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Program secures jobs for inmates, reduces recidivism

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(AP) — For the last 23 years, Orlando Foreman passed his days in a federal prison.

It’s here that he learned how to be a paraplegic, forced to rely on a wheelchair after he was paralyzed by Wilmington police during a robbery turned shoot-out in 1995.

It’s here that Foreman was forced to face the consequences of his actions — decisions that filled his life with more than 36 years spent behind bars.

At the age of 55, Foreman is finally ready to turn his life around.

“This is the first time — excuse my expression — that I ever gave a damn about my life,” Foreman said, his voice thick as tears rolled down his cheeks.

Emotions took over for Foreman just before the Christmas holiday as he sat alongside six other men and women attempting to bridge the gap between incarceration and freedom.

It doesn’t happen often, he later said, but sharing his story brought up the shame and embarrassment he has harbored for more than two decades while in prison.

Shame for his mother, who watched all three of her sons go off to prison despite them growing up in a two-parent home. Shame for his daughter, who grew up without her dad. And shame for himself, for changing his life for the worse before being granted the opportunity to change his life for the better.

Foreman’s battle isn’t over yet.

Delaware’s recidivism rate for those returning to society after incarceration is extremely high.

A state report published last year shows that 45 percent of inmates released in 2013 were back in prison within a year, and almost two-thirds were back behind bars after three years. That rate has increased to 76 percent in recent years, said Priscilla Turgon. She is executive director of Project New Start — the re-entry program Foreman, along with six others, completed the week before Christmas.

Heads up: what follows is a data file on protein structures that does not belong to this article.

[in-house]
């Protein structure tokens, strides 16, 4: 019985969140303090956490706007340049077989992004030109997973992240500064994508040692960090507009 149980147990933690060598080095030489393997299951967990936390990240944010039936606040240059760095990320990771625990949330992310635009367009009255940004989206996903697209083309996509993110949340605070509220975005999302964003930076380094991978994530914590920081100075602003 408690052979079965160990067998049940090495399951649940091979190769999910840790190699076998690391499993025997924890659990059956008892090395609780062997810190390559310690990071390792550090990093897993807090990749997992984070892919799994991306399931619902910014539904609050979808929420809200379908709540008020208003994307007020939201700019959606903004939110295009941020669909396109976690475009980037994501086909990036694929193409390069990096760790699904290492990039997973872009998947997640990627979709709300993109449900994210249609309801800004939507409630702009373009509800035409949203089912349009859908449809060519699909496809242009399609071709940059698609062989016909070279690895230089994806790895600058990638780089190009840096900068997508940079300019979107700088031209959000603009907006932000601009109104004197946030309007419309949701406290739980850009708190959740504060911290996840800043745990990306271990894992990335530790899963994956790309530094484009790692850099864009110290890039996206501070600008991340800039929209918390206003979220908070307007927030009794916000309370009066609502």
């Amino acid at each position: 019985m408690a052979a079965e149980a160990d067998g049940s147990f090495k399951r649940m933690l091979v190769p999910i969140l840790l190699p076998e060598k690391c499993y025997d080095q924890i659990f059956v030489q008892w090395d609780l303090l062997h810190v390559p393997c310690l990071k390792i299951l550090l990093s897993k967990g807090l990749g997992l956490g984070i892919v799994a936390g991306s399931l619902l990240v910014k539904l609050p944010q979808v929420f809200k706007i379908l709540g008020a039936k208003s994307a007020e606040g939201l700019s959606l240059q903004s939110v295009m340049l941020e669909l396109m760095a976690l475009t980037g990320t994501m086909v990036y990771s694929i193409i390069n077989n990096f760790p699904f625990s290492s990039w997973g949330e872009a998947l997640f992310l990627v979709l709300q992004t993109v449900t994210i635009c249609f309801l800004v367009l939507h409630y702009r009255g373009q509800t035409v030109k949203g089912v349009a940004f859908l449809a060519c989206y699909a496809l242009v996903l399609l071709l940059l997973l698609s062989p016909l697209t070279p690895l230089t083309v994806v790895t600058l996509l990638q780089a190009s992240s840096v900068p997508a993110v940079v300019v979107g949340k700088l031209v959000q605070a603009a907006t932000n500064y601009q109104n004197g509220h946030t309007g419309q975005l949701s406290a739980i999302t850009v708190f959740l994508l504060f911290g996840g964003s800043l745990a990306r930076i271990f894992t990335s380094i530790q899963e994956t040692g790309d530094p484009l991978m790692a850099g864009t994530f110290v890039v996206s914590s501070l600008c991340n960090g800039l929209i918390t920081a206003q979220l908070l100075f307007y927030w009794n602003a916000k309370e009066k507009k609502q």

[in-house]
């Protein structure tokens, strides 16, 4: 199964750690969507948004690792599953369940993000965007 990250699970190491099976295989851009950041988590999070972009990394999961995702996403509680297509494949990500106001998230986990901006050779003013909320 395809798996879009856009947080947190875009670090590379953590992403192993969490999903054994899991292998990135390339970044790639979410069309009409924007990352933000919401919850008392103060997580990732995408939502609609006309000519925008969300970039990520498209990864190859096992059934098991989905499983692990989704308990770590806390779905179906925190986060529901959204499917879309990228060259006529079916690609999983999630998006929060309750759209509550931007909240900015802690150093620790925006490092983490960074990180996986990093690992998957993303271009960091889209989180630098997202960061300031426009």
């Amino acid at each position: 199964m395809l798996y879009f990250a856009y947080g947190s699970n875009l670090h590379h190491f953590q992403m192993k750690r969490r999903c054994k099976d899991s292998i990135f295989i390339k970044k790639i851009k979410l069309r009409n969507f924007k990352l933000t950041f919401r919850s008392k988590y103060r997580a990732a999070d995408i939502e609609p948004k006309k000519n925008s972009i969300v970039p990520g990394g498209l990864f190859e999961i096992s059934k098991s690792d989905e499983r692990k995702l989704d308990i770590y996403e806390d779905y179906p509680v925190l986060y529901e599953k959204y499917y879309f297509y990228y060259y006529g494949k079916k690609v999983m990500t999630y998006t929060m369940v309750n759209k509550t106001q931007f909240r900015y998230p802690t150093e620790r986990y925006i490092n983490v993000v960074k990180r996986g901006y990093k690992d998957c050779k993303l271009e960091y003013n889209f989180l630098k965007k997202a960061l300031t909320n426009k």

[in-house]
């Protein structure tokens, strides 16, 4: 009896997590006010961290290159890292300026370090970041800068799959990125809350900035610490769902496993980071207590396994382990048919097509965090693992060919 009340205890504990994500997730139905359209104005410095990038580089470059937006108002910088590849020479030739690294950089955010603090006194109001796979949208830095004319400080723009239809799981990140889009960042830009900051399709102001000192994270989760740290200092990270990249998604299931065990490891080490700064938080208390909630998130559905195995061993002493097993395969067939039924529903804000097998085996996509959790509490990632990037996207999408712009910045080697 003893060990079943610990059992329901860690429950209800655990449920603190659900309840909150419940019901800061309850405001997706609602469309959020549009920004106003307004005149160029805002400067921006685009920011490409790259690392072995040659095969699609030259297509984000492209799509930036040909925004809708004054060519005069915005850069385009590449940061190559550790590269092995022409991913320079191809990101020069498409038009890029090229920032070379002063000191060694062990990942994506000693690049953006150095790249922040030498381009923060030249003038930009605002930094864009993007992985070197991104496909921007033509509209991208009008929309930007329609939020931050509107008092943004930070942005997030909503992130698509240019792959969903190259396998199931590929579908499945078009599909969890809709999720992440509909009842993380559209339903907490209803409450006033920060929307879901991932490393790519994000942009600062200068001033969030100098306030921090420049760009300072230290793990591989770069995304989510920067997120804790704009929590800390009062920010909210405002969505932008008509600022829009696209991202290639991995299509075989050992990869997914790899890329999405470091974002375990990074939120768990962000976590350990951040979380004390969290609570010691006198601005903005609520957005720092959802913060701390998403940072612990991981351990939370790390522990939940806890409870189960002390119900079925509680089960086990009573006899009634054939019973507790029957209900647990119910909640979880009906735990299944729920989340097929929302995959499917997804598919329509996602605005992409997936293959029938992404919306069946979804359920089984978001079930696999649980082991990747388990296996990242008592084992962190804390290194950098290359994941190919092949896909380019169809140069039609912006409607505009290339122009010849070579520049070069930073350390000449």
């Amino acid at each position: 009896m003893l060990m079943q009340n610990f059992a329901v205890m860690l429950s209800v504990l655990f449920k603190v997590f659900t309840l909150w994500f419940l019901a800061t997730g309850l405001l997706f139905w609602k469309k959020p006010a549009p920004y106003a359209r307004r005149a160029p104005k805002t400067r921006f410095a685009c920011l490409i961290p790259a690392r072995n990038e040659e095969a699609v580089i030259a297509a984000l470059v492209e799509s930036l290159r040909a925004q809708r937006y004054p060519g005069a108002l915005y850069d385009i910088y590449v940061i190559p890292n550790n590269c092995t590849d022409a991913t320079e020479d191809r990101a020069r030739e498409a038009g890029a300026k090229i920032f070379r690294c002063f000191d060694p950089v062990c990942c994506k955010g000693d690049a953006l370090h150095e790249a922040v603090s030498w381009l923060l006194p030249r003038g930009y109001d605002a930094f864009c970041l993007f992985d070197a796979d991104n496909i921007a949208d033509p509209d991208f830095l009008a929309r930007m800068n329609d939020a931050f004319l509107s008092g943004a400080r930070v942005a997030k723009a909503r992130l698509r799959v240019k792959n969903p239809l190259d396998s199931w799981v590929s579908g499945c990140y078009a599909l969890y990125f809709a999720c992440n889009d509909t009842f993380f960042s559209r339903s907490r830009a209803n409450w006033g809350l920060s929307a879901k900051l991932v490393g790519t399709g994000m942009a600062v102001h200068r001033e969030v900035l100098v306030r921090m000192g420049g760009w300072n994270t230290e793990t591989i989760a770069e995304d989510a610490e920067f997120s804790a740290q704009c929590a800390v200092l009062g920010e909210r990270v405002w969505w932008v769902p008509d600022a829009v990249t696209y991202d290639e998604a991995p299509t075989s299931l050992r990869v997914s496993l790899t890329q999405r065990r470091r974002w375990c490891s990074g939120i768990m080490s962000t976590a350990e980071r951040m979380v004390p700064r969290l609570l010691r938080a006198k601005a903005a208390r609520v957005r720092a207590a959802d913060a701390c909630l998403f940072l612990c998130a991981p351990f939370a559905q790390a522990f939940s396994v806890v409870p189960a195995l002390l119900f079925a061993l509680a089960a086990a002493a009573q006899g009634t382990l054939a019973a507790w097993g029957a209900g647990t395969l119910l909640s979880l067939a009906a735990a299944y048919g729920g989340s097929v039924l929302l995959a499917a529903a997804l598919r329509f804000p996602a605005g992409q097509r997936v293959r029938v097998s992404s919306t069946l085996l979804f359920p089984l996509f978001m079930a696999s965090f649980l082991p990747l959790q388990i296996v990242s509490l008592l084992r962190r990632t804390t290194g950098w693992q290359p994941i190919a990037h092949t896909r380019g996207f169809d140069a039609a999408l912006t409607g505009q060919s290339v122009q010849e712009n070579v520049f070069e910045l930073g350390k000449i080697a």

Now, Foreman’s got to find housing, which can be difficult for a wheelchair-bound man convicted of a felony. He needs a job, one that will allow him to make an honest wage.

But unlike many men and women coming out of Delaware and federal prisons, Foreman is armed with the skills he gained through Project New Start, a small but successful program slowing chipping away at Delaware’s battle with recidivism.

“The program shares things with you that you don’t normally see growing up in the inner city,” Foreman said. “It gives you structure that no one has ever shared with you. It gives you a foundation and an approach that you’ve never experienced before.”

The program, championed by Turgon and Assistant Director Brian Alleyne, is extremely selective: More than 40 people interviewed to join. Of those, 12 were selected. Seven graduated last week.

Participants spend 375 hours together over 10 weeks learning cognitive behavioral change, parenting, financial literacy, conflict resolution and technology training. They also receive certifications in forklift operating safety, OSHA and ServSafe, making them immediately employable to many job opportunities in the state.

“This here is a solution to that problem” of mass incarceration, said New Castle County Executive Matt Meyer.

“All of us here, we’re here because we’re behind you and we support you,” he added. “We’re in an incredible time where there are over seven million unfilled jobs across the country … and what you’re doing is not just about getting that job. You can get a job, but it’s about finding a career.”

To ensure that participants gain those skills, Project New Start relies heavily on partnerships with local employers, as well as the Delaware Law School, Alternatives to Violence Project and many others.